Polemics in The Guardian, segments on Channel 4 News, feminist websites and Twitter sparring - sometimes it seems Chvrches are more of a political force than a musical one. Sure, for a while there 'The Mother We Share' was as ubiquitous as the wind and festival organisers the world over might as well have worked from a lineup template with their name already watermarked, but two years on from their debut the conversation is rarely about the band’s music.
And hey, that’s probably how it should be - Lauren Mayberry’s tireless work in calling out the internet’s misogynists is more important than cut-up melodies and neon beats and choruses the size of Unicron. But they’re what we have to talk about nonetheless, and draped across second album Every Open Eye like winter coats, warm and enveloping if a little smothering.
Not initially, mind. 'Never Ending Circles' is an immediate rush of rhythm and verse, a damn-near perfect example of what a three minute pop song can do that almost, almost reaches up to the level of its predecessor’s opener. Ditto 'Leave A Trace', a sultry and compulsive track that throws Mayberry’s voice to the fore, lyrically defiant and sonically fierce.
But we’ve already heard those, right? As for the rest, the press release states the aim as being ‘to do more with less; to make something intense and urgent and visceral’ - and yeah, tracks such as 'Keep You On My Side' and'Clearest Blue' pound pretty relentlessly, the drums pneumatic and the synths cocaine. But in paring back they’ve lost something, song structures blurring into a smudge of overfamiliarity that start to wear more than they exhilarate somewhere around the halfway work and Mayberry’s voice not quite enough to hold attention.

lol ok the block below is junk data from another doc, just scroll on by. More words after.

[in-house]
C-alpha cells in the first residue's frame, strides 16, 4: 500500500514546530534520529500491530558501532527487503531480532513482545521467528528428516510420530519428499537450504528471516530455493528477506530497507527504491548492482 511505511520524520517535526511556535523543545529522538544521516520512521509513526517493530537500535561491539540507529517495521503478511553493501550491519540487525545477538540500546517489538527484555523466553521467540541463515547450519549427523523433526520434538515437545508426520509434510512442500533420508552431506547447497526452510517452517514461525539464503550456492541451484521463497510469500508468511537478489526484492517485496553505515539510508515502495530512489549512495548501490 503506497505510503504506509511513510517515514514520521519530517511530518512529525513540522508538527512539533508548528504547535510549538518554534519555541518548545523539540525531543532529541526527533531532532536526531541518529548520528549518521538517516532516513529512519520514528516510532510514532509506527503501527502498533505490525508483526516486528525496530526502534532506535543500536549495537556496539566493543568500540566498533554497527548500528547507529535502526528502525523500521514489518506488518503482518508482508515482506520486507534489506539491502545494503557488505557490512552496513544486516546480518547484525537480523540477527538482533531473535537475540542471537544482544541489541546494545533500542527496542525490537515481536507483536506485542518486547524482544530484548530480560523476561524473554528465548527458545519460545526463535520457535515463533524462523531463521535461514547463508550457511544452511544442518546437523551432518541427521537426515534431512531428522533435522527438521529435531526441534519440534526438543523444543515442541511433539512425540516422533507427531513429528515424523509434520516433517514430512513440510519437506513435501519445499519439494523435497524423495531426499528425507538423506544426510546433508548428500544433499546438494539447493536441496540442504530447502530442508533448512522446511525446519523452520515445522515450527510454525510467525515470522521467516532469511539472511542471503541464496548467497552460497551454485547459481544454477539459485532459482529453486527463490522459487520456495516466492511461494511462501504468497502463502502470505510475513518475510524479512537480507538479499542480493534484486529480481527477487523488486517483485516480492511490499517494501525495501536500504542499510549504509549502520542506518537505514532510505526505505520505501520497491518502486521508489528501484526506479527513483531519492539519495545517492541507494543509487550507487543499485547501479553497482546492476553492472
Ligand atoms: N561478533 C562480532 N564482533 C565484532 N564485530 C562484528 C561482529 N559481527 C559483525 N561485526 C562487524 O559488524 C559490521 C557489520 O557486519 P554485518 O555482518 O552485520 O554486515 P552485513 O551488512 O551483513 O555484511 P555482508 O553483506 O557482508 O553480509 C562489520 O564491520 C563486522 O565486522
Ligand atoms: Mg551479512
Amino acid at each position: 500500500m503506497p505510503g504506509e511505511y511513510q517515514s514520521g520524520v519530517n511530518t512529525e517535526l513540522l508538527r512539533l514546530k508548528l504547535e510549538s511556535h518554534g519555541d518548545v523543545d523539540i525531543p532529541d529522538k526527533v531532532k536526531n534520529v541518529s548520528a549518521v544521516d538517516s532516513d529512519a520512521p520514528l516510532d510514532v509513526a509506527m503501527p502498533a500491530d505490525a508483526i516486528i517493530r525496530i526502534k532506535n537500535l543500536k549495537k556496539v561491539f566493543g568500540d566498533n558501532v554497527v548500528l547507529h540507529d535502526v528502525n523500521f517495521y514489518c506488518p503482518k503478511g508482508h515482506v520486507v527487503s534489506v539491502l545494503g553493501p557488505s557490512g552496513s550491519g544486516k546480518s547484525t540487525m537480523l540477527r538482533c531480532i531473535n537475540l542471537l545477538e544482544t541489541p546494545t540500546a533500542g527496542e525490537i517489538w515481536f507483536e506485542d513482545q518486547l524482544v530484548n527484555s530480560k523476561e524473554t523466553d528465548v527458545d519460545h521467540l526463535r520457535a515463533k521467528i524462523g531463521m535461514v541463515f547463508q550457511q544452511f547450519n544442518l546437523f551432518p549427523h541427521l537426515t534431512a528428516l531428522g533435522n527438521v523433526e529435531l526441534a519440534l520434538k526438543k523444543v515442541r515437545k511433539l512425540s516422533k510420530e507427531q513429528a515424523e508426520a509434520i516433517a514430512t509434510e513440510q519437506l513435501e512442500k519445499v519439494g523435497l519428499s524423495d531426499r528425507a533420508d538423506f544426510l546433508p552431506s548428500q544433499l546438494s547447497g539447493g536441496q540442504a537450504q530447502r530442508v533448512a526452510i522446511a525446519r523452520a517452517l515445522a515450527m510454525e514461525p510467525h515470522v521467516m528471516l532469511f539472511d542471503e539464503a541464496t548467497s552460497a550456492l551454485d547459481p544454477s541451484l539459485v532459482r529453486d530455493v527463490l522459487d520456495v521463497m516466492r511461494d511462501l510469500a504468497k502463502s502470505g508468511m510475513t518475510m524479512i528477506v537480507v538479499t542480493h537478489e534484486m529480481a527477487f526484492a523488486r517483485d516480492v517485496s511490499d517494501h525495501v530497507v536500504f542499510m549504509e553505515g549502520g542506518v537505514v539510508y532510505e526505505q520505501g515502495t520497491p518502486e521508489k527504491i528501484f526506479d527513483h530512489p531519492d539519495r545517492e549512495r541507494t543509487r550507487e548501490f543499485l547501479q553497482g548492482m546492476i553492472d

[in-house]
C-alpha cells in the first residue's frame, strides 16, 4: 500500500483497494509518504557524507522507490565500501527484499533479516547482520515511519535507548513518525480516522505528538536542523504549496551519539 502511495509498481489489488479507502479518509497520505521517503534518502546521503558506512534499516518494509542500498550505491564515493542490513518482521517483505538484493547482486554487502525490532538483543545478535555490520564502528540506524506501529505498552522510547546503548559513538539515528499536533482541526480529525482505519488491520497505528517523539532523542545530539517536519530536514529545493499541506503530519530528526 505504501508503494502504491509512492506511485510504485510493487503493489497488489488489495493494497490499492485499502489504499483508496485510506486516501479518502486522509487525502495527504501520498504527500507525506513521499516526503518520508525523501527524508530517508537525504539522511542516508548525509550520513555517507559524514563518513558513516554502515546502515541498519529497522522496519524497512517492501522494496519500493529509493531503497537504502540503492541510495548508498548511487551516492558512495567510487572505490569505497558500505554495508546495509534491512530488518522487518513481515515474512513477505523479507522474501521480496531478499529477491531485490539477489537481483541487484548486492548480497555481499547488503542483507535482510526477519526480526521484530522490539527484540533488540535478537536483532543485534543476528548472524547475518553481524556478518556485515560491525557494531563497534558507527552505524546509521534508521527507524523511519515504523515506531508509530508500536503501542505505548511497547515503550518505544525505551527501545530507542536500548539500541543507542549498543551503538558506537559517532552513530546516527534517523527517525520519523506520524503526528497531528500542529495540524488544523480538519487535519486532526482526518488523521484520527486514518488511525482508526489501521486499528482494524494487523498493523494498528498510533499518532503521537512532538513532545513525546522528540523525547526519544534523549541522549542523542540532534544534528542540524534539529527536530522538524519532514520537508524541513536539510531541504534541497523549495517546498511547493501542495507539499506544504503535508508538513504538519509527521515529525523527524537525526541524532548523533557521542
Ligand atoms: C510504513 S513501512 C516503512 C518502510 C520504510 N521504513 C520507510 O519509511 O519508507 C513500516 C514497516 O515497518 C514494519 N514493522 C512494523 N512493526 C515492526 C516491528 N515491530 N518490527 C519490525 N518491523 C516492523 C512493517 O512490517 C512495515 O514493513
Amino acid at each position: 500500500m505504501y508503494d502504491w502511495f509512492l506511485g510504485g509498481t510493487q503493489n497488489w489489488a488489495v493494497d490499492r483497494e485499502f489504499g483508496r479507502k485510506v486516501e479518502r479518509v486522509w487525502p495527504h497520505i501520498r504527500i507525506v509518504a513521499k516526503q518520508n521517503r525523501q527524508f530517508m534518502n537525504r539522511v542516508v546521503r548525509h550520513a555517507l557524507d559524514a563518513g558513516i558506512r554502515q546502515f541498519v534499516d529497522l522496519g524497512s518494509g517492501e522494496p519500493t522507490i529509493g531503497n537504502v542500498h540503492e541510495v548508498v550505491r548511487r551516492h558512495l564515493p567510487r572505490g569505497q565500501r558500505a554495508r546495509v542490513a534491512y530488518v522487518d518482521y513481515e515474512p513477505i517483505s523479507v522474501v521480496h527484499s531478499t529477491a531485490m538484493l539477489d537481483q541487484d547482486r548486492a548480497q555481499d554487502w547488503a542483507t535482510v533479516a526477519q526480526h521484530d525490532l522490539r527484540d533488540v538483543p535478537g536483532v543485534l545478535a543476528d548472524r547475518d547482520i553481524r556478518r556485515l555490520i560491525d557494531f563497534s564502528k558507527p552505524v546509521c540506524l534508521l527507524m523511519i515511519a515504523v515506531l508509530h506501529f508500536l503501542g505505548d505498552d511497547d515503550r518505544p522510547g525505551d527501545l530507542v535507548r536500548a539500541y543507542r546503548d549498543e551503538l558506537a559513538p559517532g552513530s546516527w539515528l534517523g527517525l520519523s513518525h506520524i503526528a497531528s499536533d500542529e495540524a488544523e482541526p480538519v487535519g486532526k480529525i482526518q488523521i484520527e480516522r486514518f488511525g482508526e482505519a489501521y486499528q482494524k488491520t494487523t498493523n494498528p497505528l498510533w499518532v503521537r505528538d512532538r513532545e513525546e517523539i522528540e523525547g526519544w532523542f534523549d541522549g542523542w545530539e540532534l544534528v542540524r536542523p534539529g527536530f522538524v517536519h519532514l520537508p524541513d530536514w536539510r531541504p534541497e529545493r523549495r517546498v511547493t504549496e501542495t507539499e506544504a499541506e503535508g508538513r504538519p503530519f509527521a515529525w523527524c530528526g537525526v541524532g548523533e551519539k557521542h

Luckily that’s the point where Martin Doherty takes over, mirroring his midpoint vocal turn on Bones’ 'Under The Tide' with 'High Enough To Carry You Over', an Eighties-indebted slow-dance of minimal loops and lyrical yearning that’s closer to the fractured binary of recent Errors than to the rest of the Every Open Eye’s overwhelming gloss: the crack in Doherty’s voice in the opening verse is possibly the rawest thing on it, a moment of sweet, sad conviction amidst the octane pulse.
It grows exhausting, that pulse, 'Empty Threat' and 'Bury It' are both fine examples of Chvrches’ knack for making anthems seem effortless but drowned here in an album that only seems to want to do that, that gets stuck on a one-note of emotive swell as if fearful that otherwise our attention might wander. The lowest point is 'Playing Dead', a school-disco dirge that strives for transcendental but comes off like karaoke, the barest remove from the stuff of Saturday evening talent shows with revolving chairs and tear-streaked celebs and mawkish, awful backstories.
Which is a shame, because I love Chvrches. The Bones Of What You Believe was easily one of the best releases of 2013, an uncompromising show of force and passion that took a pop template and bent it into a fist, a fuck you aimed at anyone that felt that indie stalwarts such as Cook and Doherty shouldn’t be dabbling with synths and choruses. By contrast Every Open Eye seems neutered, the rough edges sanded back on an album that fits a mould more than it breaks it - which given the band’s confrontational media stance seems something of a waste.
6Christian Cottingham's Score